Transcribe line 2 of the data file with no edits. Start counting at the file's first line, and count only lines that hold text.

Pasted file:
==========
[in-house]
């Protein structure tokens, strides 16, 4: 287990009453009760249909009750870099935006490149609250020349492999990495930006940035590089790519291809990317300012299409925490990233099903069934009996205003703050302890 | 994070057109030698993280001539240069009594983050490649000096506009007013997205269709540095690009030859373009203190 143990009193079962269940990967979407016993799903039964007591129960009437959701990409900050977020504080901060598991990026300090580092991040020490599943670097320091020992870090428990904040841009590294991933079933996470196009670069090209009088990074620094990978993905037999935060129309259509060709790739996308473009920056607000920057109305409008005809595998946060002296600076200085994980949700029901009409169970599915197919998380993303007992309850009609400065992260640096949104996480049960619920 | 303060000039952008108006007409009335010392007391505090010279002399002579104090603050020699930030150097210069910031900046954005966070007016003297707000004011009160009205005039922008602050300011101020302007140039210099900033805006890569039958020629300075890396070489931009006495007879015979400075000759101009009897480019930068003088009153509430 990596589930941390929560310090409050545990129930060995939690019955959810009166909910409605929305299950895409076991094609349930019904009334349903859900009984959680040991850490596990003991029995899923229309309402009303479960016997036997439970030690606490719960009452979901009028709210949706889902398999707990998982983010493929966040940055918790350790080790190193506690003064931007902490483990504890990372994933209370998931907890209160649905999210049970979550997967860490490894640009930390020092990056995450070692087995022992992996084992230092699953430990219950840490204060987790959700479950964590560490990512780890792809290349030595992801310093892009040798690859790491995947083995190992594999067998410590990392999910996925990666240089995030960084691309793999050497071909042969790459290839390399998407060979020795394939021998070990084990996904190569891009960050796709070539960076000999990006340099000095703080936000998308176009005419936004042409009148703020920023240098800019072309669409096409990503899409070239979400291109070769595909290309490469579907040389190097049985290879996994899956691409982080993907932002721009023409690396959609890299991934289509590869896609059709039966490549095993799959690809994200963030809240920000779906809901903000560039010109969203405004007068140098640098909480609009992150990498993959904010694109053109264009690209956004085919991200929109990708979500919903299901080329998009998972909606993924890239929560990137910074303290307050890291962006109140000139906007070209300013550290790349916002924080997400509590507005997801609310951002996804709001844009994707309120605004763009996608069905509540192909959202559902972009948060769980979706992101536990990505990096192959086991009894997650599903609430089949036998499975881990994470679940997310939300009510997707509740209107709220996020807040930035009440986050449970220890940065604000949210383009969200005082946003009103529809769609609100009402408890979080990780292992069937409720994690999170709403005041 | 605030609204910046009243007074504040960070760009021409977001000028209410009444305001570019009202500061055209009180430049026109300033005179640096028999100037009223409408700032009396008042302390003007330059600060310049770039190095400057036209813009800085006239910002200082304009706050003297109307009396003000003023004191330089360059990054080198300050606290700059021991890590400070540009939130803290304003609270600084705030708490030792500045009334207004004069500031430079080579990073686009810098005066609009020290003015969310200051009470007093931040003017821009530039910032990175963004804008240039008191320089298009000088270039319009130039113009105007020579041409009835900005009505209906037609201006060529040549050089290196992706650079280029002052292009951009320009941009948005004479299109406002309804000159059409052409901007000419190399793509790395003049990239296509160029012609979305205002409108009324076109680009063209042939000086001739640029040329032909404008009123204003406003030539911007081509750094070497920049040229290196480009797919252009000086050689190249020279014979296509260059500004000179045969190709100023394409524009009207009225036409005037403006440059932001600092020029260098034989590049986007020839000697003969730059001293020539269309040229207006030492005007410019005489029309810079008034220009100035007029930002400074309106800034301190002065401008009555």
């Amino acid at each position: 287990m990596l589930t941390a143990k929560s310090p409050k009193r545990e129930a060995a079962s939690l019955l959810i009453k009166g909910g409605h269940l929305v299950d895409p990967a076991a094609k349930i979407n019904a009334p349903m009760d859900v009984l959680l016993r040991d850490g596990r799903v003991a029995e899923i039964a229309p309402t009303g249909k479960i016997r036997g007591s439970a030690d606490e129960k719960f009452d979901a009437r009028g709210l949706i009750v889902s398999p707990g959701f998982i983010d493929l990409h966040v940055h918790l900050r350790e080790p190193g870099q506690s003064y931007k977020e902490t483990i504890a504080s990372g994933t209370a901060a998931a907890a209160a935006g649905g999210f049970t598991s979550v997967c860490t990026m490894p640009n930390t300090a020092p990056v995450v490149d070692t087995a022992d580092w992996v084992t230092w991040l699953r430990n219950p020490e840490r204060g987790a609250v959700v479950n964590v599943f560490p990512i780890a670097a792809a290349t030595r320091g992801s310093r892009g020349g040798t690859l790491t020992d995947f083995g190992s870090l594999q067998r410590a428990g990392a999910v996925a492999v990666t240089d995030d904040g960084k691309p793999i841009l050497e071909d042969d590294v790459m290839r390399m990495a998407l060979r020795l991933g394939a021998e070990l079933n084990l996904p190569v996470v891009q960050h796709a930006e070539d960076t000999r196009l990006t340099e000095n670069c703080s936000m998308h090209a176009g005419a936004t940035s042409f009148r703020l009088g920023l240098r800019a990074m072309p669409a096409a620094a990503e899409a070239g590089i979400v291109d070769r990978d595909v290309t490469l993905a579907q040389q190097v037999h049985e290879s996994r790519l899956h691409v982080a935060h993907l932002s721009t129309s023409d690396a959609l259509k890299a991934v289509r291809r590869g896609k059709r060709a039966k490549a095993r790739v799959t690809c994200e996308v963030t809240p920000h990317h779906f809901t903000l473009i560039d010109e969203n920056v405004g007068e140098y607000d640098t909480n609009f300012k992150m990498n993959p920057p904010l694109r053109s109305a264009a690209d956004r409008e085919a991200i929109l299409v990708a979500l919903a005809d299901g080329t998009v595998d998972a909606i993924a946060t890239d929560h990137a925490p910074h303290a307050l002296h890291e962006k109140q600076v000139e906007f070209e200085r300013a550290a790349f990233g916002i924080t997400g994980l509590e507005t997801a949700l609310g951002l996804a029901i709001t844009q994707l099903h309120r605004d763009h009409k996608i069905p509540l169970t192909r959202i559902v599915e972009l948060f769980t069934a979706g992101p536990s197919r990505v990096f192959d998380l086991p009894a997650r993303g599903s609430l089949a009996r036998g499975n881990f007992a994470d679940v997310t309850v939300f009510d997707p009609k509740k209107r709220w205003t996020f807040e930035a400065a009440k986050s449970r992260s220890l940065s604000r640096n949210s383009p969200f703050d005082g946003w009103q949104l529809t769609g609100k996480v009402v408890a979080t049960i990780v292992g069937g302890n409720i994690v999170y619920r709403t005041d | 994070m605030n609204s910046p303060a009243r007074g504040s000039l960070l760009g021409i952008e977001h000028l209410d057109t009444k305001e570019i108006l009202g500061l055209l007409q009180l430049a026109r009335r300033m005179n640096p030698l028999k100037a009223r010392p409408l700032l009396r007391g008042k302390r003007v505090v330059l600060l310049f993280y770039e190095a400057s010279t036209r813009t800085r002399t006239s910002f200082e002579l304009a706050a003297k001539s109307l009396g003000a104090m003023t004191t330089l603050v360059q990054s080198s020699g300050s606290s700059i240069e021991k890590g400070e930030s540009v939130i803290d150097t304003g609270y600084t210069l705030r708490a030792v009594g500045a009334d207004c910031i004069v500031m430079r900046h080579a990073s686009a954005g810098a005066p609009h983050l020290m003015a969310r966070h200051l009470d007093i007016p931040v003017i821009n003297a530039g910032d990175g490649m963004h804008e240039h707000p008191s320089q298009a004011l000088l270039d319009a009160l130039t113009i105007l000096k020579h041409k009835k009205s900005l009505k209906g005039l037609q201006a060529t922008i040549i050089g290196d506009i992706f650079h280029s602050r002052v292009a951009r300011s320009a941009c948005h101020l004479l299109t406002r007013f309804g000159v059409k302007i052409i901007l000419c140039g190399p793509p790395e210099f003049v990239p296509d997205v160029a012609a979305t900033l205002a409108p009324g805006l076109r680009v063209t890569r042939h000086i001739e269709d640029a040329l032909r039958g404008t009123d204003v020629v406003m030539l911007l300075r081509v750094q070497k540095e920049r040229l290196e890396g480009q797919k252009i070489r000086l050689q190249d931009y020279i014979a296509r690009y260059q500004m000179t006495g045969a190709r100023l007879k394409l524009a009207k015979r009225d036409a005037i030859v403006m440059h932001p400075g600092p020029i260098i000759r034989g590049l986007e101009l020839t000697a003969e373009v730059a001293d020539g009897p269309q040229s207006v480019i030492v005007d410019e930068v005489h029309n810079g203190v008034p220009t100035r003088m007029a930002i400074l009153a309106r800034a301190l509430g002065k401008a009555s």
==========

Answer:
């Protein structure tokens, strides 16, 4: 287990009453009760249909009750870099935006490149609250020349492999990495930006940035590089790519291809990317300012299409925490990233099903069934009996205003703050302890 | 994070057109030698993280001539240069009594983050490649000096506009007013997205269709540095690009030859373009203190 143990009193079962269940990967979407016993799903039964007591129960009437959701990409900050977020504080901060598991990026300090580092991040020490599943670097320091020992870090428990904040841009590294991933079933996470196009670069090209009088990074620094990978993905037999935060129309259509060709790739996308473009920056607000920057109305409008005809595998946060002296600076200085994980949700029901009409169970599915197919998380993303007992309850009609400065992260640096949104996480049960619920 | 303060000039952008108006007409009335010392007391505090010279002399002579104090603050020699930030150097210069910031900046954005966070007016003297707000004011009160009205005039922008602050300011101020302007140039210099900033805006890569039958020629300075890396070489931009006495007879015979400075000759101009009897480019930068003088009153509430 990596589930941390929560310090409050545990129930060995939690019955959810009166909910409605929305299950895409076991094609349930019904009334349903859900009984959680040991850490596990003991029995899923229309309402009303479960016997036997439970030690606490719960009452979901009028709210949706889902398999707990998982983010493929966040940055918790350790080790190193506690003064931007902490483990504890990372994933209370998931907890209160649905999210049970979550997967860490490894640009930390020092990056995450070692087995022992992996084992230092699953430990219950840490204060987790959700479950964590560490990512780890792809290349030595992801310093892009040798690859790491995947083995190992594999067998410590990392999910996925990666240089995030960084691309793999050497071909042969790459290839390399998407060979020795394939021998070990084990996904190569891009960050796709070539960076000999990006340099000095703080936000998308176009005419936004042409009148703020920023240098800019072309669409096409990503899409070239979400291109070769595909290309490469579907040389190097049985290879996994899956691409982080993907932002721009023409690396959609890299991934289509590869896609059709039966490549095993799959690809994200963030809240920000779906809901903000560039010109969203405004007068140098640098909480609009992150990498993959904010694109053109264009690209956004085919991200929109990708979500919903299901080329998009998972909606993924890239929560990137910074303290307050890291962006109140000139906007070209300013550290790349916002924080997400509590507005997801609310951002996804709001844009994707309120605004763009996608069905509540192909959202559902972009948060769980979706992101536990990505990096192959086991009894997650599903609430089949036998499975881990994470679940997310939300009510997707509740209107709220996020807040930035009440986050449970220890940065604000949210383009969200005082946003009103529809769609609100009402408890979080990780292992069937409720994690999170709403005041 | 605030609204910046009243007074504040960070760009021409977001000028209410009444305001570019009202500061055209009180430049026109300033005179640096028999100037009223409408700032009396008042302390003007330059600060310049770039190095400057036209813009800085006239910002200082304009706050003297109307009396003000003023004191330089360059990054080198300050606290700059021991890590400070540009939130803290304003609270600084705030708490030792500045009334207004004069500031430079080579990073686009810098005066609009020290003015969310200051009470007093931040003017821009530039910032990175963004804008240039008191320089298009000088270039319009130039113009105007020579041409009835900005009505209906037609201006060529040549050089290196992706650079280029002052292009951009320009941009948005004479299109406002309804000159059409052409901007000419190399793509790395003049990239296509160029012609979305205002409108009324076109680009063209042939000086001739640029040329032909404008009123204003406003030539911007081509750094070497920049040229290196480009797919252009000086050689190249020279014979296509260059500004000179045969190709100023394409524009009207009225036409005037403006440059932001600092020029260098034989590049986007020839000697003969730059001293020539269309040229207006030492005007410019005489029309810079008034220009100035007029930002400074309106800034301190002065401008009555």